Demonstrating that she is hearing and registering the concerns of airmen tired of having their focus distracted by visiting dignitaries, Secretary of the Air Force Deborah Lee James has taken noticeable steps of late to make visits less disruptive for the rank and file. Her efforts seem to be having an impact, making airmen more receptive to her message.
Sources tell JQP that during James’ recent tours at bases including Malmstrom and Beale, noticeable steps were taken to reduce disruption to mission activities. Specifically, little to no preparation or rehearsal was directed at squadron level and her exposure to squadron activities felt unrehearsed and largely unscripted.
Call-ahead guidance from James’ staff reportedly prohibited base leaders from letting her presence infringe on downtime. This matches up with James’ insistence during a recent exchange with me that she and her staff advise local commanders to minimize the impact of her visits upon unit-level airmen.
Whether these recent adjustments are in-part a direct response to my coverage and criticism of her prior visits to Ellsworth and Hill, which some airmen said played havoc with pre-deployment rest and readiness, is not clear. But James has evidently taken an affirmative approach with wing commanders in an attempt to curb adverse impacts arising from what she views as an essential element of her leadership approach.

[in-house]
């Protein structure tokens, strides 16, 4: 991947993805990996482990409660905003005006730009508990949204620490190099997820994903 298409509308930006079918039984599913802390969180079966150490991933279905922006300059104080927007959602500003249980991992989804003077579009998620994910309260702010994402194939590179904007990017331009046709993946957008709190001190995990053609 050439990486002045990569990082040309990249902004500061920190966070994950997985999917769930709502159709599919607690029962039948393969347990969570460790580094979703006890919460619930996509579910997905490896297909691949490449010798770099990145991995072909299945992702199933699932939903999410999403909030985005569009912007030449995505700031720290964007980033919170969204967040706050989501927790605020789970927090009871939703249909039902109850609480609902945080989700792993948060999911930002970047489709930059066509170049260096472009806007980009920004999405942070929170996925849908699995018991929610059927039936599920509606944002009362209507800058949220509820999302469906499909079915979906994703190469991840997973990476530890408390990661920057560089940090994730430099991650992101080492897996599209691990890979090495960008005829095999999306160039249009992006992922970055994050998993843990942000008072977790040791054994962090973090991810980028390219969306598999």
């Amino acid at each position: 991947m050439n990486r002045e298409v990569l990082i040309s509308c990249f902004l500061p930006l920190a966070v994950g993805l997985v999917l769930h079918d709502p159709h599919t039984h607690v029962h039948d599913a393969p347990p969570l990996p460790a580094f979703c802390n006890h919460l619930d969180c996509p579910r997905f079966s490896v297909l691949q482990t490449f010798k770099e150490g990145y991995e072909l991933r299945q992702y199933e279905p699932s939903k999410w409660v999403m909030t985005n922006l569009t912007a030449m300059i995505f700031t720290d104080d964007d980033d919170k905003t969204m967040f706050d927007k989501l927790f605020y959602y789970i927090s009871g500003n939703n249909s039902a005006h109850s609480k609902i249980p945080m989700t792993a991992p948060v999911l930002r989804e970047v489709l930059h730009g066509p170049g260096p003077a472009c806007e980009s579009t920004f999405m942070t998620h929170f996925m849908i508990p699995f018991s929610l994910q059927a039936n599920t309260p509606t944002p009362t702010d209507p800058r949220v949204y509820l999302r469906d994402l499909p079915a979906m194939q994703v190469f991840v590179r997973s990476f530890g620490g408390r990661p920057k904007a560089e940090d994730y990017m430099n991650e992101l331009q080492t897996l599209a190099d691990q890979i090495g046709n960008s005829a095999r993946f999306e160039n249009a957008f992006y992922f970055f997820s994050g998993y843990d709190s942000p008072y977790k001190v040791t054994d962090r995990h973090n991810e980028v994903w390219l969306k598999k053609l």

Sources also tell JQP that James’ tone and rhetoric have shifted. In meetings with airmen and base leaders alike, she’s unwilling to passively absorb briefings, and is instead taking charge, asking more of her own unscripted questions, and generating healthy and less guarded dialogue. Airmen say this tactic feels more genuine, inspiring confidence that she is attuning to their concerns. They also see this approach as raising the likelihood she will gain a better and more accurate appreciation for the challenges they face.
James’ updated visit style is encouraging, even (and perhaps because) it is likely to create refreshingly honest interactions between the service’s leader and the airmen on whose behalf she fulfills her role. An exchange observed by several airmen during her All Call at Beale is illustrative.
Reportedly, a Beale airmen asked James a particularly intelligent question about budget priorities and the Tops in Blue program. The questioner prodded James as to why the program persists in an “every dollar must count” paradigm even though thousands of airmen have suggested it holds no value for them, and the diversion of 35-40 airmen away from their home units for a year-long show tour leaves many units short-handed. Her answer was reportedly sincere, unvarnished, and a mixed bag.
James began by acknowledging the validity of the airman’s question and conceding that maybe the service should ask airmen about the program directly — through a wide-aperture survey tool like SurveyMonkey — rather than asking wing commanders what they think of the program.